Sometimes, I get questionable requests from prisoners.  I had been writing to Jimmy for a year or two when he asked if I send him pictures of children in swimsuits. He also asked for images of Sally Mann’s photographs, the photographer who took images of her children in the nude. I have no idea whether Jimmy is in prison for sexual predatory behaviors, but the request seemed wrong.

Perhaps, it was an innocent request.  In teaching at a men’s maximum-security prison, I brought several books on paintings; including those of Raphael.  In viewing the paintings of Raphael’s baby Jesus, I realized the inappropriateness for prison.  I told my class that while I was not directing my concerns to them, there were, in fact, individuals in prison who were confused about their sexuality in relationship to children.  Therefore, the rule was made that even little baby Jesus had to wear a diaper in prison.

I’m surprised the prison guards allowed the Raphael painting book into prison.  It’s hard to believe that the postal mailrooms in prisons are more diligent than the front gate in the search for contraband.  Regardless, rules are constant.  Some mail rules are obvious with obvious reasons; no nude children, no frontal nudes; no women in chains; no guns.  Then there are some not so obvious rules: no blank writing or drawing paper; no stickers (even stickers on the envelops with the return address); no hardbound books; and so on.

Most prisoners, particularly the above Jimmy who has been in prison for more than 20 years, know what is acceptable and what is not.  When I find a prisoner making such a request, I experience it as disrespectful.  Reiterating my relationship to Jimmy as not his therapist and it wasn’t my desire to point out the inappropriateness of his request, I stopped writing to him.  There are so many other individuals with whom to correspond.

When a recent law was enacted in California stating anyone incarcerated at 17 years of age or younger would automatically be scheduled for the parole board, Raymond asked if I would write a letter of recommendation for his hearing.  In his letter, Raymond told me why he was in prison – a 17 year old involved in a gang activity.  While the other members of the gang were not incarcerated, Raymond was.  He felt it was his lack of legal representation.

The question of a prisoner’s crime is one that people often asked – should the prison volunteer know what the prisoner did?  I know what most the prisoners have done.  As a realist, I’d rather be confronted with the contradiction of my feelings in order to understand them and move on.  What I have discovered is that my feelings towards a prisoner are based upon what the prisoner currently brings to the relationship and not on the crime.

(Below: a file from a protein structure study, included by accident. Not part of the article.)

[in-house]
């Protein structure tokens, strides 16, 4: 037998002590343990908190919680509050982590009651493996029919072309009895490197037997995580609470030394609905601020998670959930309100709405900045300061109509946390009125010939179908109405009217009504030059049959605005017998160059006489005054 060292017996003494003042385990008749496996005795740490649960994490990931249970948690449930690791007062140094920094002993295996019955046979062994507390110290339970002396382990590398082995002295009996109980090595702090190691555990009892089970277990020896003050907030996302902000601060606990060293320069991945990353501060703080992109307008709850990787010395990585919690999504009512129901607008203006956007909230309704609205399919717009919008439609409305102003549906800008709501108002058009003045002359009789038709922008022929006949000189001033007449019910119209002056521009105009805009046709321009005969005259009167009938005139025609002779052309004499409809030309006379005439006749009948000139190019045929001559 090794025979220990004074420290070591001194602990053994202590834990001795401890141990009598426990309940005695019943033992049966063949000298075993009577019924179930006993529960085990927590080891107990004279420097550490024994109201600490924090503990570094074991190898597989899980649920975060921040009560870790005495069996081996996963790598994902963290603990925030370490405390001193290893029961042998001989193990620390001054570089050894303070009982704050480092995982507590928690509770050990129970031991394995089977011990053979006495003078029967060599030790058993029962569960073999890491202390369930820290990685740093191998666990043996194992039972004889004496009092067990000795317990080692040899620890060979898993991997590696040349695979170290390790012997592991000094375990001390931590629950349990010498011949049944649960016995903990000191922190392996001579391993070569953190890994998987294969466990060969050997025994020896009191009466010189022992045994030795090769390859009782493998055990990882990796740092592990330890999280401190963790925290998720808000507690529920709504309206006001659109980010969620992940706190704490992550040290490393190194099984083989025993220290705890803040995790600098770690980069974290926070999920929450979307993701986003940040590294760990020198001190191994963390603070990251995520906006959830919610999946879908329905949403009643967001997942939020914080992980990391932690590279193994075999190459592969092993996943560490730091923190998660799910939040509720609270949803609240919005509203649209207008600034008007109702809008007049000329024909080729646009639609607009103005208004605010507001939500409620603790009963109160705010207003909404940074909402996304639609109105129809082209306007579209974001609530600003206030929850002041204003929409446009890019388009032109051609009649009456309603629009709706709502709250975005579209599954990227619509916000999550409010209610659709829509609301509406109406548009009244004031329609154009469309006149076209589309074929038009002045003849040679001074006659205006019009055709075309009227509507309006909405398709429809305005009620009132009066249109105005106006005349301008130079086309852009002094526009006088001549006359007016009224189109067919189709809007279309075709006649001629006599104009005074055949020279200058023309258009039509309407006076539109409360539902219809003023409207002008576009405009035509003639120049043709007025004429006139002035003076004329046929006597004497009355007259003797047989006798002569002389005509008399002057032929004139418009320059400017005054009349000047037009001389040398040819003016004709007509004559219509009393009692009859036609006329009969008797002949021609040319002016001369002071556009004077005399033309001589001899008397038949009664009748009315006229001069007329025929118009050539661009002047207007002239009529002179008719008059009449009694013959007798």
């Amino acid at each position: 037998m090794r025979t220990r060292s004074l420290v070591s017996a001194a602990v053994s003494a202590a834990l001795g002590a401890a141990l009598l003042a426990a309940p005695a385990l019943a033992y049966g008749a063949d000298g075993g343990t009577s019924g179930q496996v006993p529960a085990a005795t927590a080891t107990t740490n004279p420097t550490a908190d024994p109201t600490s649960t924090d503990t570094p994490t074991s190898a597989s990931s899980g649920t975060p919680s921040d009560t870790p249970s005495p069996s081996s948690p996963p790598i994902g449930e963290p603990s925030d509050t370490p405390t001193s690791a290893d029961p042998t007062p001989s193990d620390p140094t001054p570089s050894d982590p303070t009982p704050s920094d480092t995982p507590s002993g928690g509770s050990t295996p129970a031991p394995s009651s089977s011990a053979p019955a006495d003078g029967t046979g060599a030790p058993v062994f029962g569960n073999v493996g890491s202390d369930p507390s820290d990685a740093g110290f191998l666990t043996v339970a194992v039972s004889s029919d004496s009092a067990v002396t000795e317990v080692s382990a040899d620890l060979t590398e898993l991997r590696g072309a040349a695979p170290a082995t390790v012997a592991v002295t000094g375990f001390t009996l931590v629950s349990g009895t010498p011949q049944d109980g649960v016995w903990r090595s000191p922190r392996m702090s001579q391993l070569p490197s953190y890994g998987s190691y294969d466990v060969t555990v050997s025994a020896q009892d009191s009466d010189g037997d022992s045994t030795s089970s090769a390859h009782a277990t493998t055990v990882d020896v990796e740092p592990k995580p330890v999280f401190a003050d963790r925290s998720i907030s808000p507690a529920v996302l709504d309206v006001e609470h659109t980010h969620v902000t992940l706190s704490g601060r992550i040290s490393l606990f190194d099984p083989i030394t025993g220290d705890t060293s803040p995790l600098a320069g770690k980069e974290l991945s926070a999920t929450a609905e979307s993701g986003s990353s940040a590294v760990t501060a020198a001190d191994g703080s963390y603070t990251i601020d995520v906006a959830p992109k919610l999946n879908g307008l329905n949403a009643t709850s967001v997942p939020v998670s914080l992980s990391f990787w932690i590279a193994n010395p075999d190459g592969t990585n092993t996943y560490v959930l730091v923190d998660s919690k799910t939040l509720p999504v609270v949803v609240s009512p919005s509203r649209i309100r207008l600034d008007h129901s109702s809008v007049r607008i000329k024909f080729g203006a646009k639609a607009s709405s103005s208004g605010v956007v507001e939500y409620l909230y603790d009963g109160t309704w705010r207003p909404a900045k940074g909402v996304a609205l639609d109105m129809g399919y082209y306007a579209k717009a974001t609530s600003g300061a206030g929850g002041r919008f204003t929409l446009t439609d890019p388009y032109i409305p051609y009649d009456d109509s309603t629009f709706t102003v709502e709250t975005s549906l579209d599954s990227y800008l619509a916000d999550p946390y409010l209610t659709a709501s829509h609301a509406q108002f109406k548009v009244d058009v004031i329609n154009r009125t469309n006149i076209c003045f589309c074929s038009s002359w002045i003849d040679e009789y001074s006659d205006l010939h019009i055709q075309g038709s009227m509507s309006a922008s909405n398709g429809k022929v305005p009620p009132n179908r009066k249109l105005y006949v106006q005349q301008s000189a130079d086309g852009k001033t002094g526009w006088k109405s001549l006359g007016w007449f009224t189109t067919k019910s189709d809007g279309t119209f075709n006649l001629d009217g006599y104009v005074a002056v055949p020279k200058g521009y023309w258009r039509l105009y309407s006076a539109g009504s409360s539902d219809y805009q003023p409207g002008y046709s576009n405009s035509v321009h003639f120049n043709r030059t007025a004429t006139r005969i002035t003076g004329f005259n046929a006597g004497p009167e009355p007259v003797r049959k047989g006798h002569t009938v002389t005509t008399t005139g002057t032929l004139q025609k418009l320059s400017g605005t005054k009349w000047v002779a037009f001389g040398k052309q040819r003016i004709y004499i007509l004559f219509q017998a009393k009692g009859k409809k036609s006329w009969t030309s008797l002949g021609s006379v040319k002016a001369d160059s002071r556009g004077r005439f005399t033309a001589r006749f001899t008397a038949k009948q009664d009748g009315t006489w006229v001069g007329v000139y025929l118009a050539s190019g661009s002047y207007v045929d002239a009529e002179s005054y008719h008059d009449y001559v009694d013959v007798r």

Raymond was denied parole. The board was impressed with him, but thought he was too smart, seeing his intelligence as a threat.  I wondered if my letter had been a hindrance.  For a second hearing, scheduled in the following year, I again wrote a letter of recommendation.  In this letter I describe Raymond’s humility as I saw it through his ability to learn which reflected his ability not to know – that state of being vulnerable in allowing oneself not to know.

Granted parole, Raymond will be released from prison this month.  In his most recent letter, Raymond thanked me for what he feels to be my insight and experience in helping him become not only a better artist but also a better person.  Of course, his praise is more than I deserve.  Raymond success is his own.

Raymond now faces the challenges of entering a world he has very little experience of – he grew up in prison.  He writes how exciting but also how frightening this all seems to him. Perhaps through social media, email or even writing, we will continue to discuss the issues of art – that elusive subject giving rise to hope and a structure for understanding.

It is Wendy’s invitation to both artists and individuals with a working interest in the arts to develop friendships with artists who are incarcerated through letter correspondence and the exchange of creative works.  In the next couple of weeks, there will be a new page on the Prison Arts Coalition website inviting participation in this art correspondence, which we are calling the pARTner project.  You can email Wendy at pacoalitionadmin@gmail.com if you would like more information prior to the launch of the project. We imagine that we will very quickly have a long list of artists in prison who are eager to connect with, inspire, and learn from you.

Treacy Ziegler is a regular contributor to the PAC blog, and has been an exhibiting artist for the past 23 years. She studied painting and printmaking for four years at the Pennsylvania Academy of Fine Arts. As a student she was awarded a J. Henry Scheidt Traveling Scholarship. Before studying art at PAFA, Ziegler received a Master in Social Work from the University of Pennsylvania working in the area of family therapy. Ziegler has been awarded two New York State Community Art Partnership Grants in painting and in printmaking. In 2009, Ziegler began exhibiting her work in prisons and created An Open Window, a project within the project of Prisoner Express in the Center For Transformative Action affiliated with Cornell University.  In this project she donates her artwork to prisons, develops in-prison art workshops, and creates through-the-mail-art curricula with a network of 2,300 prisoners throughout the United States, many who are in solitary confinement. Ziegler lives with her husband, Gary Weisman, a sculptor, in Newfield, New York.